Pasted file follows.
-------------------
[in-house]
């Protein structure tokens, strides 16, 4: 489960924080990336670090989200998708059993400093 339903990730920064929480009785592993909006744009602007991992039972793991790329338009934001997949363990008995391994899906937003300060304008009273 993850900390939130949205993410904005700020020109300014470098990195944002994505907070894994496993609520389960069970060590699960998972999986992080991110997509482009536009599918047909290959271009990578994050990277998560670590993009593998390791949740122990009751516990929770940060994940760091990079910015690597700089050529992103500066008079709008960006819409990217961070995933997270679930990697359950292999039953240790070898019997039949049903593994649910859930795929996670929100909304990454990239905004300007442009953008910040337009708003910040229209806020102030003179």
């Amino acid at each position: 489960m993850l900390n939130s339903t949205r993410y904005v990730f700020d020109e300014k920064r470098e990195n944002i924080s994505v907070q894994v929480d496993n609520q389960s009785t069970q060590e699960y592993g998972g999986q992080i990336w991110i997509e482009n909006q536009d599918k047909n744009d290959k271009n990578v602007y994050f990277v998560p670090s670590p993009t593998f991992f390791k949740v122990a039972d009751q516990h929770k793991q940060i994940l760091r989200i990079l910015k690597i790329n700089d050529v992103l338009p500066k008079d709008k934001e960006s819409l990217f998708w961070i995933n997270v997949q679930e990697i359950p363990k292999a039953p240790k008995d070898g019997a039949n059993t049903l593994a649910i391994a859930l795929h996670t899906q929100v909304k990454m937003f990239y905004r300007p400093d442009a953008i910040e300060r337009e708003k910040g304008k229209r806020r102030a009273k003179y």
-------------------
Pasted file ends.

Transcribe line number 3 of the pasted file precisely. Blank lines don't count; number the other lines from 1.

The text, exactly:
């Amino acid at each position: 489960m993850l900390n939130s339903t949205r993410y904005v990730f700020d020109e300014k920064r470098e990195n944002i924080s994505v907070q894994v929480d496993n609520q389960s009785t069970q060590e699960y592993g998972g999986q992080i990336w991110i997509e482009n909006q536009d599918k047909n744009d290959k271009n990578v602007y994050f990277v998560p670090s670590p993009t593998f991992f390791k949740v122990a039972d009751q516990h929770k793991q940060i994940l760091r989200i990079l910015k690597i790329n700089d050529v992103l338009p500066k008079d709008k934001e960006s819409l990217f998708w961070i995933n997270v997949q679930e990697i359950p363990k292999a039953p240790k008995d070898g019997a039949n059993t049903l593994a649910i391994a859930l795929h996670t899906q929100v909304k990454m937003f990239y905004r300007p400093d442009a953008i910040e300060r337009e708003k910040g304008k229209r806020r102030a009273k003179y």